Thursday, October 24, 2013

Garden of Gratitude



I am a gardener at heart. I love to walk outside, identify trees and plants. I love to look at the similarities and differences in the plants as I stroll by. I love to plants seedlings or seeds and watch as they grow and transform.

In gardening, I sometimes look at a plant and have to determine what it needs. It grows slowly, has a pale color, and hasn’t bloomed. 

It’s the same with people. Sometimes we need supplemental strength, encouragement in order to grow better and stronger. Sometime we lose our way and we need someone to again show us the light.

Sunlight: shine on their successes, no matter how small. Adjust the sunlight according to the size of the accomplishment. We all want to be appreciated-do it often and sincerely.

I have often thought about how each of us plants seeds every day: we share ideas, disappointments, concerns, frustrations. We also receive seeds from others in the form of comments, suggestions, and concerns.
 
Rocks in the garden: obstacles that are difficult to move around and sometimes are deeper than we think.

Several years ago now, I realized that I planted “weeds” instead of seeds sometimes unknowingly. Fortunately, my love of gardening has brought me to this place. Many times, I thought I was nurturing my kids, making them stronger. Instead, I sometimes fed them too much in the way of criticism, scolding, negative comments and sometimes I found myself walking past my little flowers without seeing them as they were-seeking shelter, needing a warm, caring heart to hold them until they found the inner strength to stand on their own. There were times I protected them too much from the weather. They couldn’t develop the strength to weather the storm. I prevented them from developing their own “root” system.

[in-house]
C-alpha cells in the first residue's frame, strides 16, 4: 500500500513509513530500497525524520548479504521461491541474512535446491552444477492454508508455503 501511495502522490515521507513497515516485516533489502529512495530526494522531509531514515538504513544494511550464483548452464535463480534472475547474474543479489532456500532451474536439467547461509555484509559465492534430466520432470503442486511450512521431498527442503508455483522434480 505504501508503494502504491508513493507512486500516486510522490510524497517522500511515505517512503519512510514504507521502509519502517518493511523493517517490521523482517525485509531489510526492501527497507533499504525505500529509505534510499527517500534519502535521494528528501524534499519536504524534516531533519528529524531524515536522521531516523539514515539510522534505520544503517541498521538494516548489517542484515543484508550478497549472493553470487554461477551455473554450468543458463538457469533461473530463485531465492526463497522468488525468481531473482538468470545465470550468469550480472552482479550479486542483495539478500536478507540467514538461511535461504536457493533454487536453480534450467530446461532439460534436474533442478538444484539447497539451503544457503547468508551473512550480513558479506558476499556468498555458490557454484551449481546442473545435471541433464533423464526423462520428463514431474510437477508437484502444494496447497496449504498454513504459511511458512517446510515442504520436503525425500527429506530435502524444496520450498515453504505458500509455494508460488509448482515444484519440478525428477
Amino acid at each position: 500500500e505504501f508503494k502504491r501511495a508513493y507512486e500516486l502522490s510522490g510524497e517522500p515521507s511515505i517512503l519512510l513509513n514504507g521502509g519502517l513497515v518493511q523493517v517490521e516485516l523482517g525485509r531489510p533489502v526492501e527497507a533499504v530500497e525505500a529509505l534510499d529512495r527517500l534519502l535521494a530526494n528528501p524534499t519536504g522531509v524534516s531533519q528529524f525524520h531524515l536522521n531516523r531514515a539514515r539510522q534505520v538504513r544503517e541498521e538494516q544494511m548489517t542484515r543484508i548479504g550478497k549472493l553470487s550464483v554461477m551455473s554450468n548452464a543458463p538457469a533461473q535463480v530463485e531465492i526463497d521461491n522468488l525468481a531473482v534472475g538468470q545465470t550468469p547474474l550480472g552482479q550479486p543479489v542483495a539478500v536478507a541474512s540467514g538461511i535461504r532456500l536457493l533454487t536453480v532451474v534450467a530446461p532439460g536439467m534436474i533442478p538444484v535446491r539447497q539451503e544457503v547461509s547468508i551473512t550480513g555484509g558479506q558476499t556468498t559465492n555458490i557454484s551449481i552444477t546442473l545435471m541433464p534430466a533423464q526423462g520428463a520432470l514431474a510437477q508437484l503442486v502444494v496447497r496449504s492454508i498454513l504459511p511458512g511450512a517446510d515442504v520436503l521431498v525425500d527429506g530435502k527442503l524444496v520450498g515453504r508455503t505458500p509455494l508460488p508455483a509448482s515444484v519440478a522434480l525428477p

Raising children reminds me of a 7th grade science experiment where we had to take 5 similar plants. We put one in sunlight with no water, one in darkness with no water, one in sunlight with water, one in darkness with water and one in a stable environment with sunlight, darkness, water and fertilizer. We studied the effects of the different environments on the health of the plant. We recorded our observations every day for two weeks. At the end of the 2 weeks, we had to draw conclusions about the effects of the environment on these plants. The one that received a variety of nurturing was the healthiest and despite the sometimes harsh or infertile environments, some of the other plants survived but were weakened and ripe for disease.

Mary, Mary
Quite Contrary
How does YOUR garden grow?

To a Bountiful Harvest,

Coach Renee  
 

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